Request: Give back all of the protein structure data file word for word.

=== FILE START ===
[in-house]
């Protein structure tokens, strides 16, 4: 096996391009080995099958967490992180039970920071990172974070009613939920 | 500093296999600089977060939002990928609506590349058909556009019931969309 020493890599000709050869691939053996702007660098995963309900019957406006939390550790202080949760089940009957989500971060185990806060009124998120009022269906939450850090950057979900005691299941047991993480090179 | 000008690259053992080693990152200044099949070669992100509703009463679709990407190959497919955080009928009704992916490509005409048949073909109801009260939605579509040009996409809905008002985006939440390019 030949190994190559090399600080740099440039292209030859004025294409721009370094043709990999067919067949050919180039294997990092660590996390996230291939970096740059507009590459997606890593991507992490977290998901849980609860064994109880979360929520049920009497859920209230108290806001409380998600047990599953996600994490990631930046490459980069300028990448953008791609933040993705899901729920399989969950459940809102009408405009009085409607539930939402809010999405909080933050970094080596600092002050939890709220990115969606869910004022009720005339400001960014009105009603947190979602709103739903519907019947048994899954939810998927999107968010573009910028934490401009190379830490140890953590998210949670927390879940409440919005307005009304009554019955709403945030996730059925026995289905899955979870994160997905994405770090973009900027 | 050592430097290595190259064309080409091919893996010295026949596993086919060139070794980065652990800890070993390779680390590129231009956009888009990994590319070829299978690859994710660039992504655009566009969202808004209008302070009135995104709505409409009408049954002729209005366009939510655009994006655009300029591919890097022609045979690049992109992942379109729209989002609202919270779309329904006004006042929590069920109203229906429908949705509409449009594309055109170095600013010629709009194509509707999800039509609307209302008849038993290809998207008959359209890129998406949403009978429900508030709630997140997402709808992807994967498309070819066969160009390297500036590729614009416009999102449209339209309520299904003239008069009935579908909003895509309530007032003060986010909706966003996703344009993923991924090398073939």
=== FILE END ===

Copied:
[in-house]
């Protein structure tokens, strides 16, 4: 096996391009080995099958967490992180039970920071990172974070009613939920 | 500093296999600089977060939002990928609506590349058909556009019931969309 020493890599000709050869691939053996702007660098995963309900019957406006939390550790202080949760089940009957989500971060185990806060009124998120009022269906939450850090950057979900005691299941047991993480090179 | 000008690259053992080693990152200044099949070669992100509703009463679709990407190959497919955080009928009704992916490509005409048949073909109801009260939605579509040009996409809905008002985006939440390019 030949190994190559090399600080740099440039292209030859004025294409721009370094043709990999067919067949050919180039294997990092660590996390996230291939970096740059507009590459997606890593991507992490977290998901849980609860064994109880979360929520049920009497859920209230108290806001409380998600047990599953996600994490990631930046490459980069300028990448953008791609933040993705899901729920399989969950459940809102009408405009009085409607539930939402809010999405909080933050970094080596600092002050939890709220990115969606869910004022009720005339400001960014009105009603947190979602709103739903519907019947048994899954939810998927999107968010573009910028934490401009190379830490140890953590998210949670927390879940409440919005307005009304009554019955709403945030996730059925026995289905899955979870994160997905994405770090973009900027 | 050592430097290595190259064309080409091919893996010295026949596993086919060139070794980065652990800890070993390779680390590129231009956009888009990994590319070829299978690859994710660039992504655009566009969202808004209008302070009135995104709505409409009408049954002729209005366009939510655009994006655009300029591919890097022609045979690049992109992942379109729209989002609202919270779309329904006004006042929590069920109203229906429908949705509409449009594309055109170095600013010629709009194509509707999800039509609307209302008849038993290809998207008959359209890129998406949403009978429900508030709630997140997402709808992807994967498309070819066969160009390297500036590729614009416009999102449209339209309520299904003239008069009935579908909003895509309530007032003060986010909706966003996703344009993923991924090398073939």